Willesden is the setting of both this book and Smith’s debut novel, “White Teeth.”
(I wish my rating system allowed for a more nuanced rating, like 3.5 stars. This book is flawed, but still really great. More on that later.)
A couple of chapters into NW, I had a revelation. “Mrs Dalloway! If On Beauty was a modern take on Howards End, then this must be Zadie Smith’s spin on Virginia Woolf’s Mrs Dalloway! I’ve got the ‘hook’ for my review!” One quick Google search later, I sank back into my seat. Turns out the rest of the world had had that same idea when the book first came out in 2012, and that Smith had actually discussed Woolf as a direct influence on her book:
I was just trying to find a way to be adventurous and do something new in the writing while still holding on to the things that I can do well, [...] So [Virginia Woolf is] just a good example of a forward-thinking and yet consistently humane writer, and just a great female modernist. An old inspiration returned to me at the right moment.
Well. So much for my spark of brilliance.
Major plot spoiler towards the end of the review.
Michael Gambon in the BBC adaptation.
After the Harry Potter series left a terrible, gaping hole in my hearts (in all of our hearts, I should say), I had mixed feelings about the very thought of a new book by J.K. Rowling. What if it wasn’t as good as the Potter series, which had made such a profound impact on my life? What if I actually hated this new novel? Was I ready to be let down by a writer who had been with me from childhood all the way to my first year of university?
I bought The Casual Vacancy the week it came out – and then left it on my bookshelf for three years, untouched. Every once in a while I would glance at the shining red-and-yellow hardback, glaring at me from the other side of the room. I felt guilty, like some sort of literary coward. So what if this book wasn’t any good? Did I really think that would taint my love for Harry Potter? And what if it did? Isn’t taking off the nostalgia goggles and facing inevitable disappointment a part of growing up? With the BBC adaptation coming out this year, I decided that it was finally time to face the music of mediocrity and tackle The Casual Vacancy once and for all.
First things first: every time I read the name “Owen Glendower,” this Horrible Histories song popped into my head. This is not a bad thing.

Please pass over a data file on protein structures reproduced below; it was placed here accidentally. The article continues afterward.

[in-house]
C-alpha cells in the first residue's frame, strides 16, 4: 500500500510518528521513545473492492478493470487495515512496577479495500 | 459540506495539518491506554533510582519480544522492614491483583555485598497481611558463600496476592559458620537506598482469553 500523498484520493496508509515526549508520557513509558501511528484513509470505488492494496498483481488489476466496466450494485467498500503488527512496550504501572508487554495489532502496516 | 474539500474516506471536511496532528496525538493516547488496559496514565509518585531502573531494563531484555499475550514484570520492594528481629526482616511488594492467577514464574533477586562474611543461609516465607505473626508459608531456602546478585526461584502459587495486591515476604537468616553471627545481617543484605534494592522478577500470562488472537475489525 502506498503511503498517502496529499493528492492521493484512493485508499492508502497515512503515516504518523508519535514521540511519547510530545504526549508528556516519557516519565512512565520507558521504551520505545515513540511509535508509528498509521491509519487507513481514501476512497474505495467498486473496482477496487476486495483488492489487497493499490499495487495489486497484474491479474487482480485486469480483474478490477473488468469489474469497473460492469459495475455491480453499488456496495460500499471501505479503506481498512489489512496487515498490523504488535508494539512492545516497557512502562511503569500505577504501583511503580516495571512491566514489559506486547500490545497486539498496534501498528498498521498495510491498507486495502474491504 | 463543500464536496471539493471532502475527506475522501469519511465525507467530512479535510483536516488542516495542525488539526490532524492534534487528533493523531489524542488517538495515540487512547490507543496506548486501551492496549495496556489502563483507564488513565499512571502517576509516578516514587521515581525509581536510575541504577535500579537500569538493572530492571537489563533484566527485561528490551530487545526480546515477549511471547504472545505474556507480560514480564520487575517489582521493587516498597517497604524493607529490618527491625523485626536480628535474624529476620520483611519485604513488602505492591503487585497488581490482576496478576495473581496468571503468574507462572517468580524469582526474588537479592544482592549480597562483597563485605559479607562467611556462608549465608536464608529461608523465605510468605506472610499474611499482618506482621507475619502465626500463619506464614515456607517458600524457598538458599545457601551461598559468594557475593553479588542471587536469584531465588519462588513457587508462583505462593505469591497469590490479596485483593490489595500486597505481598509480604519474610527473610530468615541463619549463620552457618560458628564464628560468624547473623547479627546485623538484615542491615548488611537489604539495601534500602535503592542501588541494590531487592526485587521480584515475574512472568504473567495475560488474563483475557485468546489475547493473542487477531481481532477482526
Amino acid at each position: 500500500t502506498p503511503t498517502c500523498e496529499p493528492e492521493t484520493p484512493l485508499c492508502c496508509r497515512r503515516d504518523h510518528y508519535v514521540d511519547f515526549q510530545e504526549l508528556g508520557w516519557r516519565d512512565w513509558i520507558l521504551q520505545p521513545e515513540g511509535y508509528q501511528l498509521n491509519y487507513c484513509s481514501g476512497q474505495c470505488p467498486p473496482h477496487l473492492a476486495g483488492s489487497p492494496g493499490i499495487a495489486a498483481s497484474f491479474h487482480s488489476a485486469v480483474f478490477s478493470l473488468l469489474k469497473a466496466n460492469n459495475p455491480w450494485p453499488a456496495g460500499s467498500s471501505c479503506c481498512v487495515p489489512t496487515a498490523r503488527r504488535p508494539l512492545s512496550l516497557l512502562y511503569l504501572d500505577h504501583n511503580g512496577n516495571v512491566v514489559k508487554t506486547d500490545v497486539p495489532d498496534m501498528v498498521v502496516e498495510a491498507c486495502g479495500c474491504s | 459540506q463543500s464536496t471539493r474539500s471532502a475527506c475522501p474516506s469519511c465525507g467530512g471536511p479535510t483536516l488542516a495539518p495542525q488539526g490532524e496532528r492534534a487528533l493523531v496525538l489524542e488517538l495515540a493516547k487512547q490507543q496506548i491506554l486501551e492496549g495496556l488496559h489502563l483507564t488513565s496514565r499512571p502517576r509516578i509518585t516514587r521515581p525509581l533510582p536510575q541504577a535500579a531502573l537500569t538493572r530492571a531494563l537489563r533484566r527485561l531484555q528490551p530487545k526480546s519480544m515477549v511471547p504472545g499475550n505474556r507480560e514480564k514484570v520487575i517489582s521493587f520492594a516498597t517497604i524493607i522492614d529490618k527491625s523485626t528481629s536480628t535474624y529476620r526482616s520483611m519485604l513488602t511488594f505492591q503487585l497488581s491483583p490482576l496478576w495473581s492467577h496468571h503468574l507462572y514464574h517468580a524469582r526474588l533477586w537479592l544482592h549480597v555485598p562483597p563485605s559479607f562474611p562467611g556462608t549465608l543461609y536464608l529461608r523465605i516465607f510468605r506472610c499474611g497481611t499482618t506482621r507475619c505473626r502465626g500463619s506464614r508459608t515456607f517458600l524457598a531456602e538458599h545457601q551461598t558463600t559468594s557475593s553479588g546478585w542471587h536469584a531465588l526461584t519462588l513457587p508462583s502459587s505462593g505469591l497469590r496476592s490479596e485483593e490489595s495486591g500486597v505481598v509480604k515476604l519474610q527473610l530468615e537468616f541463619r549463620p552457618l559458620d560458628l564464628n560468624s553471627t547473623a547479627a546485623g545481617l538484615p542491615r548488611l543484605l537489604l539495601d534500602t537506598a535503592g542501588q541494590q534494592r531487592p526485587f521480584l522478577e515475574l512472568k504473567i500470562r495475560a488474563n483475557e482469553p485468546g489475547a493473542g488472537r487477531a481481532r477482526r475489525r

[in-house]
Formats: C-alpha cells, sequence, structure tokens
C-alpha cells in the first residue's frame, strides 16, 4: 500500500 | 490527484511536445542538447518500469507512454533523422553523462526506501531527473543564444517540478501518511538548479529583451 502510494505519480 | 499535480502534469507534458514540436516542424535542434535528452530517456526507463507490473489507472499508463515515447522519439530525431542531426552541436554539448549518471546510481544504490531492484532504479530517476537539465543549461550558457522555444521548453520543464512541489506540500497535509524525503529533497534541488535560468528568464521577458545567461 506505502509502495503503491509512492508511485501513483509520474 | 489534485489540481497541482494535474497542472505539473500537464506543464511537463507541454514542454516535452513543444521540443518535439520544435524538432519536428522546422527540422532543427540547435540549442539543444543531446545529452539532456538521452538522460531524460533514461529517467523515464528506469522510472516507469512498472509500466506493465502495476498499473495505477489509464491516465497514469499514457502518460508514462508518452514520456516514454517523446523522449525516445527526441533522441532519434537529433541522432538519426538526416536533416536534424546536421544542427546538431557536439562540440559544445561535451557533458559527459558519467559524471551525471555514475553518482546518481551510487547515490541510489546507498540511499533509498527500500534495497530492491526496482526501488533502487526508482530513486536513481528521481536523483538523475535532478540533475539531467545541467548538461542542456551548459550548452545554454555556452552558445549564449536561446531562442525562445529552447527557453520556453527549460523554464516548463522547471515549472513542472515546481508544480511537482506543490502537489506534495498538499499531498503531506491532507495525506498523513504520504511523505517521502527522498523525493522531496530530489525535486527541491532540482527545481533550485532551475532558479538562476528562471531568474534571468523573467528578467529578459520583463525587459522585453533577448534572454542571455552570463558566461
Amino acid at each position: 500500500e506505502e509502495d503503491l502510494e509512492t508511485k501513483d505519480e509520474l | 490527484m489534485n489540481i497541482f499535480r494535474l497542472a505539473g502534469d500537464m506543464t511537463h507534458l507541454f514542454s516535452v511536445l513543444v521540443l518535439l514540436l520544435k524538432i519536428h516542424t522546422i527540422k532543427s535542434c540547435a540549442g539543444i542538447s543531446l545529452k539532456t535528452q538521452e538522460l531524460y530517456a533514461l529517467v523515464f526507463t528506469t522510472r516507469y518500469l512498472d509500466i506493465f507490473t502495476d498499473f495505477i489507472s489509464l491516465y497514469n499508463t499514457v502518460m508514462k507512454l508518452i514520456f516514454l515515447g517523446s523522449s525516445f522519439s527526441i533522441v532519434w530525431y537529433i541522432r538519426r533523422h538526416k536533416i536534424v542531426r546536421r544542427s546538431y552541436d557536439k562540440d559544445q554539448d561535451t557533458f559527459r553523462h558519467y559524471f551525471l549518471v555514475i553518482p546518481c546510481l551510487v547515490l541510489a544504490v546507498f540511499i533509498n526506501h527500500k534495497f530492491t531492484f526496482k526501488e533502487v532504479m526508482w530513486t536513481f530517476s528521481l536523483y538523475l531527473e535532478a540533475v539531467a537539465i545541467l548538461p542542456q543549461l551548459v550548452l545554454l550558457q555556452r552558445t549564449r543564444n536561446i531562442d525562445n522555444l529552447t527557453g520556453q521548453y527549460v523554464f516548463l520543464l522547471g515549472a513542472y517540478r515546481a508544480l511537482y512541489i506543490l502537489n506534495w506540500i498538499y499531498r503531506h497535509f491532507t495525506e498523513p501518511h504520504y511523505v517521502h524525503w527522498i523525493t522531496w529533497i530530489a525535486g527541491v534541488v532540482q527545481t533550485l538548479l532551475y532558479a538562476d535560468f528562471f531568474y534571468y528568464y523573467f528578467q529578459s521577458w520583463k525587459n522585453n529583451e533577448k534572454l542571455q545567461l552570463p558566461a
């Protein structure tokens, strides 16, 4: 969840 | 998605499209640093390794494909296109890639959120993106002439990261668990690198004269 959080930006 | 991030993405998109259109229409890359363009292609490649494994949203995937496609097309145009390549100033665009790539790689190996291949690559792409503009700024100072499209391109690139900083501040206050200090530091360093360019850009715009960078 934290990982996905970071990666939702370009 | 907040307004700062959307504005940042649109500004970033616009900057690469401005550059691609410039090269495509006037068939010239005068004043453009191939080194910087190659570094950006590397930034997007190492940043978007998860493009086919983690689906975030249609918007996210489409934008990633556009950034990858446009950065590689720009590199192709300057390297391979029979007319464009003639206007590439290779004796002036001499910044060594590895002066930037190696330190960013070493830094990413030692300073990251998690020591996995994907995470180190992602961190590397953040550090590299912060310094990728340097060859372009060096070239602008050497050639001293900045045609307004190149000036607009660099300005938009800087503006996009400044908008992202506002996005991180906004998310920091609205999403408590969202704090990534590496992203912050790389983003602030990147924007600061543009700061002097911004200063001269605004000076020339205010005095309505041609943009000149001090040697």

Now, full disclosure: I did not expect to like The Raven Boys, especially not after reading the first couple of pages. The main character is a girl called Blue (because of course) who was raised by a family of witches and has to live with the knowledge that, if she ever kisses her true love, he will die. She is just another girl, but also Super Special, has a slightly eccentric fashion sense, and her milkshake brings all the boys to the yard. Basically, Stiefvater has taken every single supernatural YA cliché she could think of and put them in a blender to create her protagonist.
Rosamund Pike and Ben Affleck in this year’s movie adaptation by David Fincher.
Thrillers have a special little place in my heart. My father is mildly dyslexic and finds that it’s easier for him to focus on a book if it has an exciting plot, so he reads books about kidnappings, plots to overthrow governments, and tons and tons of murder. Frederick Forsyth, David Baldacci, Henning Mankell, Thomas Harris… If it has an ominous pair of eyes or a man’s silhouette on the cover, my dad probably owns it. Over the years, I have read a fair number of thrillers myself, either at my father’s recommendation or because I wanted to check a certain book out before buying him a copy for his birthday. When a new Dan Brown book comes out, he reads it first and then watches me with twinkling eyes as I try to win our usual bet (“Can I Figure Out Who Did It Before I’m Halfway Through The Novel”). We watch Danish crime shows together, discuss Sherlock’s latest mystery, and he tries to shush me before I can say “oh, it’s totally that guy” as much as possible.
As fond as I am of the genre, mediocrity is an issue; too often thrillers are positively rife with shoddy characterisation and melodramatic writing (“as long as the plot is fast and just complicated enough to make the reader feel clever, right?”). However, every so often one gem comes along that sweeps readers off their feet, breaks through into the mainstream, and dominates airport book stores for years to come. Gone Girl is one such well-deserved hit.